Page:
19. 77 FR 35747 - Highway Safety Programs; Conforming Products List of Evidential Breath Alcohol Measurement Devices

    Federal Register 2010, 2011, 2012, 2013, 2014

    2012-06-14

    ...) published in the Federal Register on March 11, 2010 (75 FR 11624) for instruments that conform to the Model Specifications for Evidential Breath Alcohol Measurement Devices dated, September 17, 1993 (58 FR 48705). DATES... Alcohol (38 FR 30459). A Qualified Products List of Evidential Breath Measurement Devices comprised...

  20. 75 FR 11624 - Highway Safety Programs; Conforming Products List of Evidential Breath Alcohol Measurement Devices

    Federal Register 2010, 2011, 2012, 2013, 2014

    2010-03-11

    ... Register on December 17, 2007 (72 FR 71480) for instruments that conform to the Model Specifications for Evidential Breath Alcohol Measurement Devices (58 FR 48705). DATES: Effective Date: March 11, 2010. FOR... Administration (NHTSA) published the Standards for Devices to Measure Breath Alcohol (38 FR 30459). A...

  1. Alcohol-Mediated Resistance-Switching Behavior in Metal-Organic Framework-Based Electronic Devices.

    PubMed

    Liu, Yaqing; Wang, Hong; Shi, Wenxiong; Zhang, Weina; Yu, Jiancan; Chandran, Bevita K; Cui, Chenlong; Zhu, Bowen; Liu, Zhiyuan; Li, Bin; Xu, Cai; Xu, Zhiling; Li, Shuzhou; Huang, Wei; Huo, Fengwei; Chen, Xiaodong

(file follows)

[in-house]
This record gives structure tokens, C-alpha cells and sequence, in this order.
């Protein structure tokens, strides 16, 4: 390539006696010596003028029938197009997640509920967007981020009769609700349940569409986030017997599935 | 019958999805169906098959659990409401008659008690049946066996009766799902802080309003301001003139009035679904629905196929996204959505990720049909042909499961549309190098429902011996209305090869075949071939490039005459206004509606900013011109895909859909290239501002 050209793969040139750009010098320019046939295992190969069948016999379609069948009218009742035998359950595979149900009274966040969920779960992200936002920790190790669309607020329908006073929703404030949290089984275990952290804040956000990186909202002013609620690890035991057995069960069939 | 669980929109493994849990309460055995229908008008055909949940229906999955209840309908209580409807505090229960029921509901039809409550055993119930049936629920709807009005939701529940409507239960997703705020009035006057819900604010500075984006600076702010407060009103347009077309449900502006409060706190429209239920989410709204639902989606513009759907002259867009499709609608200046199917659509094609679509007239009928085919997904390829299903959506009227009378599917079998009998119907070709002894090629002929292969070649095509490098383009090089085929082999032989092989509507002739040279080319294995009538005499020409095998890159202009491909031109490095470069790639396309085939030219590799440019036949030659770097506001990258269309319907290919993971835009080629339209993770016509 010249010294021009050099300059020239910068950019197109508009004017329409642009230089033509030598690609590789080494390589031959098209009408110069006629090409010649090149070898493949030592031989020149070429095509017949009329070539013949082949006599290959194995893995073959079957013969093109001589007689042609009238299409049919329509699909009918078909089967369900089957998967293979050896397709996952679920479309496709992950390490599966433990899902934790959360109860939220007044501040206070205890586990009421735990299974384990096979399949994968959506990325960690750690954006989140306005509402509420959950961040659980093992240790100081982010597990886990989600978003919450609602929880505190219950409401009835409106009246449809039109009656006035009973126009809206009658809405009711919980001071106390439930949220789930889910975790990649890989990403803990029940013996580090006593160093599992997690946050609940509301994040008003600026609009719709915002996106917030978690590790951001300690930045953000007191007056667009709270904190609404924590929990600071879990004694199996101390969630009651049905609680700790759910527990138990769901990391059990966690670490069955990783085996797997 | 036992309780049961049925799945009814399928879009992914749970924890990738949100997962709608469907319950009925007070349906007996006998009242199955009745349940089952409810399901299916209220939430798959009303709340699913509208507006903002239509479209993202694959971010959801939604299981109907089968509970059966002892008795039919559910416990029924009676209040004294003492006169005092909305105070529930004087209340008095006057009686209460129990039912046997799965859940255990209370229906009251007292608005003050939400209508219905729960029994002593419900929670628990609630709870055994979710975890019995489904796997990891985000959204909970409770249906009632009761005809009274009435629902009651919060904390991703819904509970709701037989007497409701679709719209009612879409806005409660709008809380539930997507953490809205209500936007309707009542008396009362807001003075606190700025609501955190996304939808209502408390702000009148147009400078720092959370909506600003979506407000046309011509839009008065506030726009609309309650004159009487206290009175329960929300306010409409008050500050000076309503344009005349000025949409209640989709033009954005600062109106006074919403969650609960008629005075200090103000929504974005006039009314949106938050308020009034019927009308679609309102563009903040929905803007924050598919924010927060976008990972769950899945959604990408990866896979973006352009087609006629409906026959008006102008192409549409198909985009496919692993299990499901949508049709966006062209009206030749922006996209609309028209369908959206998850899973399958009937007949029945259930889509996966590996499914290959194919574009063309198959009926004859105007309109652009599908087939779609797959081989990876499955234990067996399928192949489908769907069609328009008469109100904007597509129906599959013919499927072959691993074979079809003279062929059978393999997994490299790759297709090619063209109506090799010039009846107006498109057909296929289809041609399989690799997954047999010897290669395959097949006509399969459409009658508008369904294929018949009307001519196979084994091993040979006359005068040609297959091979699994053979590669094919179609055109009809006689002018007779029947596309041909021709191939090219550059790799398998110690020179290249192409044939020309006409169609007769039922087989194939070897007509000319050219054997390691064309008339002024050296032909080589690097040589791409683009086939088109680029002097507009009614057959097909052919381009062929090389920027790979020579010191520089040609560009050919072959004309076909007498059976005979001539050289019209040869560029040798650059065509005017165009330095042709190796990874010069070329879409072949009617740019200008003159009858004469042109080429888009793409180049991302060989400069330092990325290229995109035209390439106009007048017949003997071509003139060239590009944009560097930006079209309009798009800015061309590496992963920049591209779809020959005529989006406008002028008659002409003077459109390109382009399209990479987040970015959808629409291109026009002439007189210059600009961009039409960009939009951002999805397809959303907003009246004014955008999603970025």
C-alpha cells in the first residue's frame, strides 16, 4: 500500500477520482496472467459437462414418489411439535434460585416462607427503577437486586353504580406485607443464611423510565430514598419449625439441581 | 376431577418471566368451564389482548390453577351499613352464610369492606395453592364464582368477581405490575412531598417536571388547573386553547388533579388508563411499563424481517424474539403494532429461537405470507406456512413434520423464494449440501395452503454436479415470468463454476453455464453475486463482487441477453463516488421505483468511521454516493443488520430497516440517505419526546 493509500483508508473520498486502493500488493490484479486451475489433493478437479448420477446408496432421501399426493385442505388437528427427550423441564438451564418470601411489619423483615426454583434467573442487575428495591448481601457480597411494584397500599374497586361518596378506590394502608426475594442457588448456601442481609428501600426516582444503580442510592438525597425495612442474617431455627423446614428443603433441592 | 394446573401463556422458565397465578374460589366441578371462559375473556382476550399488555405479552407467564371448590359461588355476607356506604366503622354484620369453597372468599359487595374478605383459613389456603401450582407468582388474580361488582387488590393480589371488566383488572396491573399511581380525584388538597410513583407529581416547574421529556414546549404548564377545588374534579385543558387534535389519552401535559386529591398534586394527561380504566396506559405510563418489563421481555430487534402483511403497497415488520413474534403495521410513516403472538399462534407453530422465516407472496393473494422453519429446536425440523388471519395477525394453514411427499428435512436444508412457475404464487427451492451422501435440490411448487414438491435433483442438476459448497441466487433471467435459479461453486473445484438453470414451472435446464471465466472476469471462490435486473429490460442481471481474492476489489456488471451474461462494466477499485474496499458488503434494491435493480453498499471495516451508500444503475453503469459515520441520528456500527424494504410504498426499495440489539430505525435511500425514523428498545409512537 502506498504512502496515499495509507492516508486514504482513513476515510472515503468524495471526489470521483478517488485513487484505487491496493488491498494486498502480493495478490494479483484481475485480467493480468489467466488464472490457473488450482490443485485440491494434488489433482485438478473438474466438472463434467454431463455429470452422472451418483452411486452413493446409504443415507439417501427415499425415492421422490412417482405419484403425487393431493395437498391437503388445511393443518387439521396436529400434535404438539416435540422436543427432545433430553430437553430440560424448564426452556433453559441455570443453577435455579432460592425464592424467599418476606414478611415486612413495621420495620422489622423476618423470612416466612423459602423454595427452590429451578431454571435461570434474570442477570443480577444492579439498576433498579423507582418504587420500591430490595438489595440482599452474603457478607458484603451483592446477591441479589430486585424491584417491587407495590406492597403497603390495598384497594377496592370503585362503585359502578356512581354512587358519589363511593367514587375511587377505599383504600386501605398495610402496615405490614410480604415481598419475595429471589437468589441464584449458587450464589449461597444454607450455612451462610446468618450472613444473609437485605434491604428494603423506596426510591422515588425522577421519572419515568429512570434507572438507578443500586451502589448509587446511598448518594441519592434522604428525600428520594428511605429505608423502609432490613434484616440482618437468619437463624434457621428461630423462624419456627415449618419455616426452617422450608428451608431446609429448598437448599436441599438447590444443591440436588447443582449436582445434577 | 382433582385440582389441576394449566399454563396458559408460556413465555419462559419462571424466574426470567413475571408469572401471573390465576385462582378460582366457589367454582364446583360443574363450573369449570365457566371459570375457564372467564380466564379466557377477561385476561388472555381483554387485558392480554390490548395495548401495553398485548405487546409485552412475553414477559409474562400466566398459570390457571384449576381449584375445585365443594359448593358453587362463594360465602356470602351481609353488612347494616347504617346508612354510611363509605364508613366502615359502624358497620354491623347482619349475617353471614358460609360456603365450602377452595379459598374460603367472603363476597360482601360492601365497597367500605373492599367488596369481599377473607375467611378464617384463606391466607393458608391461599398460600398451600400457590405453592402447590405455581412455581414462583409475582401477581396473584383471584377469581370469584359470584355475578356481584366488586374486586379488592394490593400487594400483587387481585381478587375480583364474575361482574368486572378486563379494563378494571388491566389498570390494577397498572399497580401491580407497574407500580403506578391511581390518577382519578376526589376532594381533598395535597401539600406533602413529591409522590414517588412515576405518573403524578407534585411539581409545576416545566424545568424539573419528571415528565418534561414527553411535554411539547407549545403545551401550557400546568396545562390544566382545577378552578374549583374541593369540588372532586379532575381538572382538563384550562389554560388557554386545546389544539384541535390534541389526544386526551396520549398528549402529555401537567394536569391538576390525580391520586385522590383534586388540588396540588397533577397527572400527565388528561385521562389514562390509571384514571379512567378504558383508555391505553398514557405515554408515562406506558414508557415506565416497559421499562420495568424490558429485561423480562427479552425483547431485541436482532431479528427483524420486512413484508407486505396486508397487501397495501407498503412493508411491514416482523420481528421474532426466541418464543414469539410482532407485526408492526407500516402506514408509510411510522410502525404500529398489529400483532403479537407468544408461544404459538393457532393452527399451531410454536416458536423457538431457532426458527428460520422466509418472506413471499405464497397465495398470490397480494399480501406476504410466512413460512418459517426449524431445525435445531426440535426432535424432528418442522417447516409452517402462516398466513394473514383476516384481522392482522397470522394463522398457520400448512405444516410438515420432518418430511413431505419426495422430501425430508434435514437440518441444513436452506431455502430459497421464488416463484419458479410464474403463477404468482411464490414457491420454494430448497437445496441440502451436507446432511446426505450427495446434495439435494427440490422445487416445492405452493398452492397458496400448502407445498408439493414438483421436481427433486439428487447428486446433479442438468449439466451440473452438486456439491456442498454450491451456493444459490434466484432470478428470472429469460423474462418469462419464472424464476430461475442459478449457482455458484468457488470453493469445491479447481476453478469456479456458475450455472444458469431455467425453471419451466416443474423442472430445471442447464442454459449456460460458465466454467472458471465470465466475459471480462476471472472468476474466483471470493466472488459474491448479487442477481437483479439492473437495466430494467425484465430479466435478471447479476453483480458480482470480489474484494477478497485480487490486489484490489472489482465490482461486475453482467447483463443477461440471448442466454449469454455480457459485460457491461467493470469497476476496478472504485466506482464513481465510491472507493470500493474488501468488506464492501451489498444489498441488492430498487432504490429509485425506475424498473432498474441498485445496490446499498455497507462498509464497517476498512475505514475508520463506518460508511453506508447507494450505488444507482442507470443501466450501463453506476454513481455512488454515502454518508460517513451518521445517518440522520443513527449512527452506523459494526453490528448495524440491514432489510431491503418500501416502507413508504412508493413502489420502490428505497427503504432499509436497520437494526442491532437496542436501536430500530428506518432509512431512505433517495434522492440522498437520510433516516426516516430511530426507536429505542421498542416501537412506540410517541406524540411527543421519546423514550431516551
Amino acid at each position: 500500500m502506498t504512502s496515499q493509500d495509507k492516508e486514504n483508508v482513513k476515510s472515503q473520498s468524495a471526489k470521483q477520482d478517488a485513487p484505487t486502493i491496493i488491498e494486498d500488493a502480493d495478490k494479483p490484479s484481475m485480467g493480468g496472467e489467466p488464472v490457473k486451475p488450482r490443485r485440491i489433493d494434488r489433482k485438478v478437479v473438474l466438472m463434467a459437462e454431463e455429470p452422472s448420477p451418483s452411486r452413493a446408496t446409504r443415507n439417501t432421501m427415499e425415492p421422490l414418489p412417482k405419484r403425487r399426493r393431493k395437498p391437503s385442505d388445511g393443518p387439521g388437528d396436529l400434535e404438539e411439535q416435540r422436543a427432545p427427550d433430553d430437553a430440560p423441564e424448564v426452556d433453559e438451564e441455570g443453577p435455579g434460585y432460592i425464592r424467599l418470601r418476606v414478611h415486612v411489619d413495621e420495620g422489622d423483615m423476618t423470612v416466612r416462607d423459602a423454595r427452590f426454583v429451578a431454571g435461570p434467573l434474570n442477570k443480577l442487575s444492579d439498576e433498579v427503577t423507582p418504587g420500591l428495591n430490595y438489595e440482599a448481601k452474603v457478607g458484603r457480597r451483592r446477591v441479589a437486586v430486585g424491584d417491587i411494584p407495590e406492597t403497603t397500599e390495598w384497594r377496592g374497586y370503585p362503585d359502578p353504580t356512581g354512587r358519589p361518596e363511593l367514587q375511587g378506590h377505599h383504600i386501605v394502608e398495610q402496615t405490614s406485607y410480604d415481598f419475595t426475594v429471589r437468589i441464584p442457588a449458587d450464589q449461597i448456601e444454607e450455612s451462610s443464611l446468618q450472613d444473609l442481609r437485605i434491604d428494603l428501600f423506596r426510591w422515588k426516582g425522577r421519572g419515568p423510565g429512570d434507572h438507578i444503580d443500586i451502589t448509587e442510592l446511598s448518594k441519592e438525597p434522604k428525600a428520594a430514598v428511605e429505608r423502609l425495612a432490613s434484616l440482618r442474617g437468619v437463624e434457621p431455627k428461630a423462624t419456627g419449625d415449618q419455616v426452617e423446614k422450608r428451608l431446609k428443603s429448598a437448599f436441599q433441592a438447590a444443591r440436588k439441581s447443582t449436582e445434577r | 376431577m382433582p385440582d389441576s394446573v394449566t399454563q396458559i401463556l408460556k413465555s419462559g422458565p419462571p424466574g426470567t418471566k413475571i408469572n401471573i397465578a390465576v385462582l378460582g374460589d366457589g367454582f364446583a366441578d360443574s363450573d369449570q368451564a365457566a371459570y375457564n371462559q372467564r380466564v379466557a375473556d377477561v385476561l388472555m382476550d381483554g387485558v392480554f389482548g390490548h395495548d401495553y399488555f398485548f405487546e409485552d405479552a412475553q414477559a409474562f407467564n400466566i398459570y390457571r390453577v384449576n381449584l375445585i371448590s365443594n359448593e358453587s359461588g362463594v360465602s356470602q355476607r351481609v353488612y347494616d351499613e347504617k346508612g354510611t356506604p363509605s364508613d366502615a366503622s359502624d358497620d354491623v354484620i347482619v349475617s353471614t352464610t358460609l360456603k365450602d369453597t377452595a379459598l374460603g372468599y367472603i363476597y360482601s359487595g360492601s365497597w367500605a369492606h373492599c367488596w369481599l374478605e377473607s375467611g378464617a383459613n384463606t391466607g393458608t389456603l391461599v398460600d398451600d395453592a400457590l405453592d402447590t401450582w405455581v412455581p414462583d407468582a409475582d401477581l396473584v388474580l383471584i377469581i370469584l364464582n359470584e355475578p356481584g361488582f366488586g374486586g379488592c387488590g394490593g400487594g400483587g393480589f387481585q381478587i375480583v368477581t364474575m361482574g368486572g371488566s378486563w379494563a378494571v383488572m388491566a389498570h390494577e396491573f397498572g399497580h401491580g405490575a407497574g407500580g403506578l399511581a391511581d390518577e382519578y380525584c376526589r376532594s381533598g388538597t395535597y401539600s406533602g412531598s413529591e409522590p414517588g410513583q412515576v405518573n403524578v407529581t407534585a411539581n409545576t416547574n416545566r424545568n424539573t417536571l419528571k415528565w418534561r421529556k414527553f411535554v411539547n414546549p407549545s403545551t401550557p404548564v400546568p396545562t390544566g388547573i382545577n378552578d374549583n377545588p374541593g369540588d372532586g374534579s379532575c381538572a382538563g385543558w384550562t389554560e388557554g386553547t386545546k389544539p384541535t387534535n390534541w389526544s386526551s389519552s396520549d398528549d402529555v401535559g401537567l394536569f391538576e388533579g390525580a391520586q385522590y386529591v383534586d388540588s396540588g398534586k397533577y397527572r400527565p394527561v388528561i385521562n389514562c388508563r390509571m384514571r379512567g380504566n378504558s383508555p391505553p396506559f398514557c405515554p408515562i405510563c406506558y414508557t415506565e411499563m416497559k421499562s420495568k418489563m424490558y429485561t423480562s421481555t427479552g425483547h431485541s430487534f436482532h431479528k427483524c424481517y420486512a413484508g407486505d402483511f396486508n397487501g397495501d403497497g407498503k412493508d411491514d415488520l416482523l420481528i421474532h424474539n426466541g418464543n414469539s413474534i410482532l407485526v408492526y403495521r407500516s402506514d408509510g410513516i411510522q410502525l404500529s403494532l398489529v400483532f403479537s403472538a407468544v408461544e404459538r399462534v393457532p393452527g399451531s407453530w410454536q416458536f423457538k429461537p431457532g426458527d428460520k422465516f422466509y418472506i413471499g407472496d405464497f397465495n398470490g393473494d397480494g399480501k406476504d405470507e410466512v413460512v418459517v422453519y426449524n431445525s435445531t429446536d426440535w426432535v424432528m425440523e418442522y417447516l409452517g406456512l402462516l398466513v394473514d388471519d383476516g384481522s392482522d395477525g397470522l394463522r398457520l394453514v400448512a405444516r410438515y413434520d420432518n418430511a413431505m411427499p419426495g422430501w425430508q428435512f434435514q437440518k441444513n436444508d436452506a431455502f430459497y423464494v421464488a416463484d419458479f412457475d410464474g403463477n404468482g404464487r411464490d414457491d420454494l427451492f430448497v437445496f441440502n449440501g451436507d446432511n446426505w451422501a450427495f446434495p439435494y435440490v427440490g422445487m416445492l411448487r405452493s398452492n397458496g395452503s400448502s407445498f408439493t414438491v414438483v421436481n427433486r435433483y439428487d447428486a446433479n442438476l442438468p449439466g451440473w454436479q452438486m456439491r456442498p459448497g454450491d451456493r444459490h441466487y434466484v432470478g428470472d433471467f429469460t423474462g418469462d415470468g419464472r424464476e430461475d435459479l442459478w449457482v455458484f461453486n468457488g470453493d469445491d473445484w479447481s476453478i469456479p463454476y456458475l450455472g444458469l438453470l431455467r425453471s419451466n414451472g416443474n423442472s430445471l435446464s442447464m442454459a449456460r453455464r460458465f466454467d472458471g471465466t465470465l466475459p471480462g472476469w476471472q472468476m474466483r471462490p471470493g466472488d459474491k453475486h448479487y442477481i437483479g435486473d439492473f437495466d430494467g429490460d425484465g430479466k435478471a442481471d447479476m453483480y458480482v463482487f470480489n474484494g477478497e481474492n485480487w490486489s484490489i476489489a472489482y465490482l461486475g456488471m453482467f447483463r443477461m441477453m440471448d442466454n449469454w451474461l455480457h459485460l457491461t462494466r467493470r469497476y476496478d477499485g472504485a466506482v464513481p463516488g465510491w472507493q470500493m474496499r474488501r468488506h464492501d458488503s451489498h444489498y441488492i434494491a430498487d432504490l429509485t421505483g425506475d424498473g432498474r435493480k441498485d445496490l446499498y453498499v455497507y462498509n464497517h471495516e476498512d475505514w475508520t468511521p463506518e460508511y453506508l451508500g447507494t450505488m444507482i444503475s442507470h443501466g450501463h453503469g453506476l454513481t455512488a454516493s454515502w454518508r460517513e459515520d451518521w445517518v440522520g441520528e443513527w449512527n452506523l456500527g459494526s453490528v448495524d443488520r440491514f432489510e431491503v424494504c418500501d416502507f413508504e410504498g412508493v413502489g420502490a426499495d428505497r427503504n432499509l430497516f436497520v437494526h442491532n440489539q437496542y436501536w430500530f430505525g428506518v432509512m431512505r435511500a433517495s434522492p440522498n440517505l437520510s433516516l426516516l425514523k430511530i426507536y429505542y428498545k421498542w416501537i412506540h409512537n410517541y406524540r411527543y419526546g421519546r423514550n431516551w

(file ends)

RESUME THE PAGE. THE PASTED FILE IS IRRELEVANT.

2016-07-25

    Metal-organic frameworks (MOFs) have drawn increasing attentions as promising candidates for functional devices. Herein, we present MOF films in constructing memory devices with alcohol mediated resistance switching property, where the resistance state is controlled by applying alcohol vapors to achieve multilevel information storage. The ordered packing mode and the hydrogen bonding system of the guest molecules adsorbed in MOF crystals are shown to be the reason for the alcohol mediated electrical switching. This chemically mediated memory device can be a candidate in achieving environment-responsive devices and exhibits potential applications in wearable information storage systems. PMID:27311703

  2. Stabilization and steering of a parabolic laser thermal thruster with an ignition device

    NASA Astrophysics Data System (ADS)

    Scharring, Stefan; Hoffmann, Daniela; Eckel, Hans-Albert; Röser, Hans-Peter

    2009-12-01